N u m b e r o f d a t a p o i n t s L o w e r l i m i t f o r n u m b e r o f r u n s U p p e r l i m i t f o r n u m b e r o f r u n s N u m b e r o f d a t a p o i n t s L o w e r l i m i t f o r n u m b e r o f r u n s U p p e r l i m i t f o r n u m b e r o f r u n s
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How do you do it?
Select a characteristic from one of your processes. This characteristic could be presenting a problembecause excessive variation often drives it outside of specification limits, or it could be a cause of customer complaints.2.
Measure the characteristic over time intervals and record the data.Note the time or the time periodthat is associated with each data point.3.
Find the median data value. To do this, list the data values in numeric order. Include each data point,even if it is a repeat value. If the number of data points is odd, the median is the middle value. If thenumber of data points is even, the median is halfway between the two values nearest the middle. Forexample, if the collected data points were: 5, 1, 18, 8, 12, 9, the ordered values would be: 1, 5, 8, 9,12, and 18. The middlemost values are 8 and 9. The median is the average of those values, or 8.5.(Remember, the numerically-ordered data is only for determining the median. The data must beplotted in time order on the run chart to be of any value.)4.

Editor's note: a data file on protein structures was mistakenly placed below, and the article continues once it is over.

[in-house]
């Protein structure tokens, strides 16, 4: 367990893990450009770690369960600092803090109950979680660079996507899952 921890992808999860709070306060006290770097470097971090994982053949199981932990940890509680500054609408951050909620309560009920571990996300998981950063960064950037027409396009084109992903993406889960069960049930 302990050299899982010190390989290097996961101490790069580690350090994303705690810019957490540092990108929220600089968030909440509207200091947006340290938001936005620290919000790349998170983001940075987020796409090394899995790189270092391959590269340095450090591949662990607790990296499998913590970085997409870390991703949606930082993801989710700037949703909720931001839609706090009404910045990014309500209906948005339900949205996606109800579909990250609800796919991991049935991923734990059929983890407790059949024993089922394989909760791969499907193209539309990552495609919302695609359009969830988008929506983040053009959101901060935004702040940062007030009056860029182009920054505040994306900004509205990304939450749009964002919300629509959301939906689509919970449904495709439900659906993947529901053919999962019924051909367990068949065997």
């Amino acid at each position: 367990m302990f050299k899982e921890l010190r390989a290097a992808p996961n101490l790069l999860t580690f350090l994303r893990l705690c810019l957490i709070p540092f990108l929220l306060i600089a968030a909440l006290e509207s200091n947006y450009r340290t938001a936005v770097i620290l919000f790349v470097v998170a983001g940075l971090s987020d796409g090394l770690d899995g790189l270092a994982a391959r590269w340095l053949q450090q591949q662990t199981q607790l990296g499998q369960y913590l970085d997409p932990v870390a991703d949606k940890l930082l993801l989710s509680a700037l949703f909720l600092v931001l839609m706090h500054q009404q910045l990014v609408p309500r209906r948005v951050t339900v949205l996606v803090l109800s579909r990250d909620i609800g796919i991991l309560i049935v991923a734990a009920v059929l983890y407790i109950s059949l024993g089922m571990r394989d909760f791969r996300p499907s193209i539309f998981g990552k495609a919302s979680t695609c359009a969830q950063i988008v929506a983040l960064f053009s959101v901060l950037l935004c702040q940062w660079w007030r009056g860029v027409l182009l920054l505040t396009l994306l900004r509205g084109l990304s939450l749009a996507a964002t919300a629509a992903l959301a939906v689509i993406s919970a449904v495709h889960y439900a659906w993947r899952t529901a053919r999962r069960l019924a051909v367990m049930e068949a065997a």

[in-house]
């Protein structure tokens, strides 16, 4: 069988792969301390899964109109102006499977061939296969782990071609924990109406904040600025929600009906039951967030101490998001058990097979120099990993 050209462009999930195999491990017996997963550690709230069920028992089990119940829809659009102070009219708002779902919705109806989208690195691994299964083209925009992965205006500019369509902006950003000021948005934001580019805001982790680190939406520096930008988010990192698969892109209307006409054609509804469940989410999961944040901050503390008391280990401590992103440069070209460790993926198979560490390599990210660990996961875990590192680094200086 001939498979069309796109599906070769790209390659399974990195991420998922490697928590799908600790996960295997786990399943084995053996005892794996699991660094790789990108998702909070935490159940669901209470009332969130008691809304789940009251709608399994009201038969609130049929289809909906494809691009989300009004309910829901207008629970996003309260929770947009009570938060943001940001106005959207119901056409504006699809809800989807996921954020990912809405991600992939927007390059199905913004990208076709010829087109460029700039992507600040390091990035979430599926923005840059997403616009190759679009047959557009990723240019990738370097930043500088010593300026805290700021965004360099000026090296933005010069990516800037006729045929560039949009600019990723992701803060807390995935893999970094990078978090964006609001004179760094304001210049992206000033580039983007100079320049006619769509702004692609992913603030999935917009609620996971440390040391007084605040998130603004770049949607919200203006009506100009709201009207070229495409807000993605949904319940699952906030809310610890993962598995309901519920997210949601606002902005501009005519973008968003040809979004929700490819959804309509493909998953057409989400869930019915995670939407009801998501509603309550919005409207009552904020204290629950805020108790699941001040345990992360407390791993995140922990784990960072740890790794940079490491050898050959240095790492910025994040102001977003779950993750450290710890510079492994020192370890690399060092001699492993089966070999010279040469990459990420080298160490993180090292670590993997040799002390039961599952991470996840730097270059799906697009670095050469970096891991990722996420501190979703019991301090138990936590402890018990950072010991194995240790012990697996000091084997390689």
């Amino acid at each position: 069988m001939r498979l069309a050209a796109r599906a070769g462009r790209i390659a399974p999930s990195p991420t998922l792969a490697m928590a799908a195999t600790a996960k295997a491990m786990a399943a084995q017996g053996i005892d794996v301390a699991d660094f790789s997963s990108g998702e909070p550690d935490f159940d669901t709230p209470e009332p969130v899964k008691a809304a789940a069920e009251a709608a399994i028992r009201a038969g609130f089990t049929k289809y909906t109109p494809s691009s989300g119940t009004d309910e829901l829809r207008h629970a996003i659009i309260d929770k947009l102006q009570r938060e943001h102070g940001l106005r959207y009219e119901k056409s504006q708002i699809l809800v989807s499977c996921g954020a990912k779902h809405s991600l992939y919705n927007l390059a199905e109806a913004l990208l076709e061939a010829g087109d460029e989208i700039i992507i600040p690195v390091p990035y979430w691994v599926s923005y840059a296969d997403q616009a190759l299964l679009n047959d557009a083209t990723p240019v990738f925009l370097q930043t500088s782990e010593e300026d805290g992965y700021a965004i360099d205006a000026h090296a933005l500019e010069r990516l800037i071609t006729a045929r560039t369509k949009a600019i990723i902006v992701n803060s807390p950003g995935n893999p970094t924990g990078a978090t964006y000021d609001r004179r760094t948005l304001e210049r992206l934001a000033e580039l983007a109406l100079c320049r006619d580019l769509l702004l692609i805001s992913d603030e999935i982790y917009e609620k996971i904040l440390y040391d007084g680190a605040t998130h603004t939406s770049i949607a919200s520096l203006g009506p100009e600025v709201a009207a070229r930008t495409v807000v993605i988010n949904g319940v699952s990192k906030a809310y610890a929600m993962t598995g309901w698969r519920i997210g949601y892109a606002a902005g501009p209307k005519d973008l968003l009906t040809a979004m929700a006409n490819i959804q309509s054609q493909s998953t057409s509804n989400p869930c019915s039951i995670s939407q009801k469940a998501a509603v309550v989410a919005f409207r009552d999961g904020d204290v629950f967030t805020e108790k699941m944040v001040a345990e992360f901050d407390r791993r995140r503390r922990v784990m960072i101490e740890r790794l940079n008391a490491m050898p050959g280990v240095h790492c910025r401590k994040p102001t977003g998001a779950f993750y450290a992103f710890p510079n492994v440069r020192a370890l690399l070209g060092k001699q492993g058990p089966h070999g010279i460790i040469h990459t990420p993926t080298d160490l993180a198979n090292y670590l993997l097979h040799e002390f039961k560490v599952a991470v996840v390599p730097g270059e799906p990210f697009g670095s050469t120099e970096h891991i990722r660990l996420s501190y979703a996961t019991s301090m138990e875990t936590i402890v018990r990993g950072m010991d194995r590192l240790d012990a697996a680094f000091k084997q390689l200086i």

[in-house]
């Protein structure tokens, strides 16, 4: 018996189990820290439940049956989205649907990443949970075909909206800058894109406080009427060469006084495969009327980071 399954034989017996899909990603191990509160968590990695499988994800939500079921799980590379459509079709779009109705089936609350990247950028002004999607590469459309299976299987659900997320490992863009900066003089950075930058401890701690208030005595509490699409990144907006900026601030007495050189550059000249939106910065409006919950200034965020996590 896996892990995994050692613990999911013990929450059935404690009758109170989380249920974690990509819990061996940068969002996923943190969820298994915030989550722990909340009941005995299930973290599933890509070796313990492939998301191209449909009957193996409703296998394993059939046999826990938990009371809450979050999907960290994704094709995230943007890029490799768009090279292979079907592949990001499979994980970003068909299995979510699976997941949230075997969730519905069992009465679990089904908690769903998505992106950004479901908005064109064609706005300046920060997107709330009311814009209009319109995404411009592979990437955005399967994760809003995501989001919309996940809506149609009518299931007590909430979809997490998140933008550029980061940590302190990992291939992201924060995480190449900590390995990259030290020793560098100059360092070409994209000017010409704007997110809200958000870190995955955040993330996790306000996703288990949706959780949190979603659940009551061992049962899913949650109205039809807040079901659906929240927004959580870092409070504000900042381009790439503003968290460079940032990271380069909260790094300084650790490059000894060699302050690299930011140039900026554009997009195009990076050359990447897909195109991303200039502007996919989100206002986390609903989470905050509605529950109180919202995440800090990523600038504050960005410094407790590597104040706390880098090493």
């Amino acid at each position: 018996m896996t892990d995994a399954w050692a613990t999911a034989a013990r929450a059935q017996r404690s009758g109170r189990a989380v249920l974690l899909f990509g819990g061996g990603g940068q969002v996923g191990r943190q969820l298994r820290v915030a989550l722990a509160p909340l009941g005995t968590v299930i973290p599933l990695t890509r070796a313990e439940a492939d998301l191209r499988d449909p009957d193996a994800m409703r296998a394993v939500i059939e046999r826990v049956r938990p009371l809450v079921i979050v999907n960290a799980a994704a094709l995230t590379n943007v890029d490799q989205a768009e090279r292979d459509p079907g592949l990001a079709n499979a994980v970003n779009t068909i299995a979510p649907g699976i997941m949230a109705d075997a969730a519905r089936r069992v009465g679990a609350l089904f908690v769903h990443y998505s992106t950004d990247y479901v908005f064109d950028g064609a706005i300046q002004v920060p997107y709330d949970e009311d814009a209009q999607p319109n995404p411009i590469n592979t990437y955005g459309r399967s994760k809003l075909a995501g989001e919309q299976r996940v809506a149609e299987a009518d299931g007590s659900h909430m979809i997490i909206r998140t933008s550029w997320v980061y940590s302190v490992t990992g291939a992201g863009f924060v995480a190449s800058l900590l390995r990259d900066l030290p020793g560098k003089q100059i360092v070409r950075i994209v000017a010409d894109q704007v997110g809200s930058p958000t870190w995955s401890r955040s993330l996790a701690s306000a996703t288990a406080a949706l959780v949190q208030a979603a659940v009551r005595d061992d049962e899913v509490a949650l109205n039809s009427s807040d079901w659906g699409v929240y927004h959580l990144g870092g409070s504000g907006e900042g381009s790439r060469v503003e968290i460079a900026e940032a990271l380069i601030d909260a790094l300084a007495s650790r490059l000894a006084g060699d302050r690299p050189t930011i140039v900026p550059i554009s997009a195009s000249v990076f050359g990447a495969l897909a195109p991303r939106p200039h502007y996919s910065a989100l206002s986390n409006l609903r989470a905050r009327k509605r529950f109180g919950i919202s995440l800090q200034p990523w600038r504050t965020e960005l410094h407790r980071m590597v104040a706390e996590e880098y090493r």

Set up the scales for your run chart.The vertical scale will be the data values, and the horizontalscale will be the time. Make the horizontal scale about two to three times the distance of the verticalscale.5.
Label the vertical scaleso that the values will be centered approximately on the median and so thescale is about 1 ½ to 2 times the range of the collected data.6.
Draw a horizontal line representing the median value.7.
Plot the data points in sequence.Connect each point to the next point in the sequence with a line.Some special cause variation revealsitself in unusual run-chart patterns.These clues can direct you in yoursearch for causes. Count the numberof runs. Runs are sequences of pointsthat stay on one side of, either aboveor below, the median line. One wayof counting the runs is to circle thesesequences and tally them. Anotherway of doing this is to count thenumber of times the run-line crossesthe median, and then add one.Compare the number of runs youcount to the accompanying chart.Numbers of runs outside the rangeshown for the number of data pointsare statistically unusual.